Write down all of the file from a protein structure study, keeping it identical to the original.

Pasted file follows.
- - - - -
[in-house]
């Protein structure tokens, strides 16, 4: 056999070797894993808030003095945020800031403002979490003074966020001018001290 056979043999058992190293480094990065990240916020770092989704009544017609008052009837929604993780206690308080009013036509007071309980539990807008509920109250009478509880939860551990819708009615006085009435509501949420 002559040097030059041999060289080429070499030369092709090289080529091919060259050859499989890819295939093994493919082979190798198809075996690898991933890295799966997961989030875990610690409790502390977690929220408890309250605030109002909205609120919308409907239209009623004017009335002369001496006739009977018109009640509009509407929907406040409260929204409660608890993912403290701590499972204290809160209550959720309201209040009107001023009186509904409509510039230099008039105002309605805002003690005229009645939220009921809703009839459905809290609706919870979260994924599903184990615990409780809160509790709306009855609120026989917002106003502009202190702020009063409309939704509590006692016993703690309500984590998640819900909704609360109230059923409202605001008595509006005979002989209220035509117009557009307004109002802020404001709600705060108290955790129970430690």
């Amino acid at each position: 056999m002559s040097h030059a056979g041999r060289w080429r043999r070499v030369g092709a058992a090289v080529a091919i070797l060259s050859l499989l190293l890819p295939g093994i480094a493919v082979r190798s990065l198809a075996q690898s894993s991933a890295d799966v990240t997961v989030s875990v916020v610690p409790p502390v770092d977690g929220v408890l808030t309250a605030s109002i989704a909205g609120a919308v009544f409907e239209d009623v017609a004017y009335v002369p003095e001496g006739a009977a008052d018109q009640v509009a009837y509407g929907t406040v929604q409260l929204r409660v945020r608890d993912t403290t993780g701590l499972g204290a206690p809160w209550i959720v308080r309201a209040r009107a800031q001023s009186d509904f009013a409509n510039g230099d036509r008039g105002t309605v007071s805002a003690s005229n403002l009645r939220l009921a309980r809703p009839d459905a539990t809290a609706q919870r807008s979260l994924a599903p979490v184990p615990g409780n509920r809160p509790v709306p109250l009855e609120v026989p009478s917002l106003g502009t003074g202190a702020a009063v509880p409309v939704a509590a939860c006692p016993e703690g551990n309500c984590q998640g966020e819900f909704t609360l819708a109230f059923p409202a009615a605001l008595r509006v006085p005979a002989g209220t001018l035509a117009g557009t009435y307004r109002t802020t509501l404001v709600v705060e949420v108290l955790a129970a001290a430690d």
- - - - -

[in-house]
């Protein structure tokens, strides 16, 4: 056999070797894993808030003095945020800031403002979490003074966020001018001290 056979043999058992190293480094990065990240916020770092989704009544017609008052009837929604993780206690308080009013036509007071309980539990807008509920109250009478509880939860551990819708009615006085009435509501949420 002559040097030059041999060289080429070499030369092709090289080529091919060259050859499989890819295939093994493919082979190798198809075996690898991933890295799966997961989030875990610690409790502390977690929220408890309250605030109002909205609120919308409907239209009623004017009335002369001496006739009977018109009640509009509407929907406040409260929204409660608890993912403290701590499972204290809160209550959720309201209040009107001023009186509904409509510039230099008039105002309605805002003690005229009645939220009921809703009839459905809290609706919870979260994924599903184990615990409780809160509790709306009855609120026989917002106003502009202190702020009063409309939704509590006692016993703690309500984590998640819900909704609360109230059923409202605001008595509006005979002989209220035509117009557009307004109002802020404001709600705060108290955790129970430690």
């Amino acid at each position: 056999m002559s040097h030059a056979g041999r060289w080429r043999r070499v030369g092709a058992a090289v080529a091919i070797l060259s050859l499989l190293l890819p295939g093994i480094a493919v082979r190798s990065l198809a075996q690898s894993s991933a890295d799966v990240t997961v989030s875990v916020v610690p409790p502390v770092d977690g929220v408890l808030t309250a605030s109002i989704a909205g609120a919308v009544f409907e239209d009623v017609a004017y009335v002369p003095e001496g006739a009977a008052d018109q009640v509009a009837y509407g929907t406040v929604q409260l929204r409660v945020r608890d993912t403290t993780g701590l499972g204290a206690p809160w209550i959720v308080r309201a209040r009107a800031q001023s009186d509904f009013a409509n510039g230099d036509r008039g105002t309605v007071s805002a003690s005229n403002l009645r939220l009921a309980r809703p009839d459905a539990t809290a609706q919870r807008s979260l994924a599903p979490v184990p615990g409780n509920r809160p509790v709306p109250l009855e609120v026989p009478s917002l106003g502009t003074g202190a702020a009063v509880p409309v939704a509590a939860c006692p016993e703690g551990n309500c984590q998640g966020e819900f909704t609360l819708a109230f059923p409202a009615a605001l008595r509006v006085p005979a002989g209220t001018l035509a117009g557009t009435y307004r109002t802020t509501l404001v709600v705060e949420v108290l955790a129970a001290a430690d």